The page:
Achieving highly available HTTP database session persistence spanning multiple cells with Websphere v6.1

By 01

Sunday, August 24, 2008

This article represents the first in a series of thoughts I'm hoping to put together in a pseudo-organized fashion to create a new Websphere and J2EE blog/website.  I tend to sprinkle my articles with a combination of the technical content and opinions I am attempting to convey as well as a running commentary on the state of the universe.  For those who know me, it may cut down on the extra details I throw into general conversation, we'll see if that happens.

For the past eighteen months or so, I have been working with IBM Websphere v6.1.  I've completely left this world out of any articles that I have written during this time; of course, there hasn't been many.  A project that I worked on for sometime required significant high availability from its J2EE application server environment--namely, Websphere.  Previously, my J2EE experience both as a developer and administrator was with Weblogic (v7.0 & v8.1).  I had always known Websphere, through stories and folklore, to be somewhat unwidey compared to Weblogic.  So, when an opportunity presented itself to get my hands dirty, I was skeptical, but ready to learn.  Since then, I would characterize Websphere as a more complicated beast than Weblogic, but it can also do some very interesting things.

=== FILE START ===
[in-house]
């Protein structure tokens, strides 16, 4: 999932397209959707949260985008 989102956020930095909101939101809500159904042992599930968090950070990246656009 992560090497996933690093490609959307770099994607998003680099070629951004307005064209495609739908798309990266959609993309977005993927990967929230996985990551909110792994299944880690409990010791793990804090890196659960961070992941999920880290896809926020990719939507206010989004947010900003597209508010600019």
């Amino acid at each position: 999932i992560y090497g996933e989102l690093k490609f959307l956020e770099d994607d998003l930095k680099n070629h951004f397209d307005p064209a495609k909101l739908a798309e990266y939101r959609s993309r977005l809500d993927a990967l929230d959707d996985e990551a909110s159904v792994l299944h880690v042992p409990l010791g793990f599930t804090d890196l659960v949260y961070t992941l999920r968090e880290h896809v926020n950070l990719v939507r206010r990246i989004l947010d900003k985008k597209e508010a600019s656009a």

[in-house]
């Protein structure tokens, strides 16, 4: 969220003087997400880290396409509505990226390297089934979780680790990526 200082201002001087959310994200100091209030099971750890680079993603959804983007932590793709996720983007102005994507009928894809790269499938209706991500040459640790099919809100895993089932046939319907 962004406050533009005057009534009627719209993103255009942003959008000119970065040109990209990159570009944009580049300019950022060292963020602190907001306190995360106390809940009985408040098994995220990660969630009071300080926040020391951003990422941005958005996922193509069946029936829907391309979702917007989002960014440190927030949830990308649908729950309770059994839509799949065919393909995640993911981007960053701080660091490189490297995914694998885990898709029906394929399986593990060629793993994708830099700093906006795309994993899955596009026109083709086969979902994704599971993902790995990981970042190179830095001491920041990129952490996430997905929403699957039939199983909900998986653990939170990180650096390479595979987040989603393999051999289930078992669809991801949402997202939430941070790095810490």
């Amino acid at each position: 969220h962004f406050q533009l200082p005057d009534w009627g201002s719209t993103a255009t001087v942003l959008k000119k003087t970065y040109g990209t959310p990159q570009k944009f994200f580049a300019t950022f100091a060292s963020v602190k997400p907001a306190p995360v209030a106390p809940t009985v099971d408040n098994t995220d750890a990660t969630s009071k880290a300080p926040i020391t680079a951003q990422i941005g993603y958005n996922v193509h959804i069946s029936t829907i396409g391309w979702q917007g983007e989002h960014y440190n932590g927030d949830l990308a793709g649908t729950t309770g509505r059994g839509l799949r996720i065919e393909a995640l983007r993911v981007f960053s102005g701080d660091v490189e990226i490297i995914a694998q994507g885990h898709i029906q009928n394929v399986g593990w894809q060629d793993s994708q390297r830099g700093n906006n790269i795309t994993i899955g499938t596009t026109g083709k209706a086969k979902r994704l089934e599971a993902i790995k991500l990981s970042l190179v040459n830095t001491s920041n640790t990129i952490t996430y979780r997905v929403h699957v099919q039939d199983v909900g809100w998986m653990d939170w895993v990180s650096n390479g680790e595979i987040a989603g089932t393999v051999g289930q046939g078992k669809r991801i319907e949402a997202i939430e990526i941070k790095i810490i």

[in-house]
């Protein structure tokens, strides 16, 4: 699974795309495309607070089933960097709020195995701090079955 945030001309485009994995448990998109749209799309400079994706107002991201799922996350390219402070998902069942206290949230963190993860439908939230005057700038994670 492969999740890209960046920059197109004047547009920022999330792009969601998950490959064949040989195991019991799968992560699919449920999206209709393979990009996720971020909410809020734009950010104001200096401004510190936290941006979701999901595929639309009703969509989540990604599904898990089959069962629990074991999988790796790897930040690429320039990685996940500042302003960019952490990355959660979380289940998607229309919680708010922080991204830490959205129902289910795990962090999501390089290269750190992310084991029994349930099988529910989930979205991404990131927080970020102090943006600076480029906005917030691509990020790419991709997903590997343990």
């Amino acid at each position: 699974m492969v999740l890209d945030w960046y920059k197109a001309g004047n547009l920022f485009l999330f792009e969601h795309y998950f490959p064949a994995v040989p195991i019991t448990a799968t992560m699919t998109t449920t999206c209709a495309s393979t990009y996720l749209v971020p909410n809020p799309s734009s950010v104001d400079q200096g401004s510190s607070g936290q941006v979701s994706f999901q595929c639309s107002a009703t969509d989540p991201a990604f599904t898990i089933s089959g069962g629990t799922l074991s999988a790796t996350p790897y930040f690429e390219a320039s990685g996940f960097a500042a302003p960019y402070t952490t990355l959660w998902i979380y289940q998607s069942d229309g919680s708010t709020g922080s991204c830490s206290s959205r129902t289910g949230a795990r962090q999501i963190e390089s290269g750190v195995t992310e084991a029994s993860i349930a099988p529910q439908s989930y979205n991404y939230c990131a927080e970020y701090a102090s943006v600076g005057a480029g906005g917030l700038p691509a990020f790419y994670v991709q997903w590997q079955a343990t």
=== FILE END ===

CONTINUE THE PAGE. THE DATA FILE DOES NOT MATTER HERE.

Technology companies tend to come in two flavors: companies started by engineers and companies started by marketing people.  The first provides documentation for all of its products online without requiring an account, blood sample, or dime.  The latter will have a very neat website void of all technical detail--until you sign an expensive support contract.  In a similar fashion, software products come in two forms: software written by developers and software written by administrators (or, at least, people who have been administrators).  The first tends to be an engineering marvel the likes of which the world has never seen (and may never see again), which exudes complexity ; the latter, in my experience, tends to accomplish the required functionality in the cleanest way possible.  This is how I would describe Weblogic and Websphere.  Again, while Websphere is more complicated, one can do many things with it.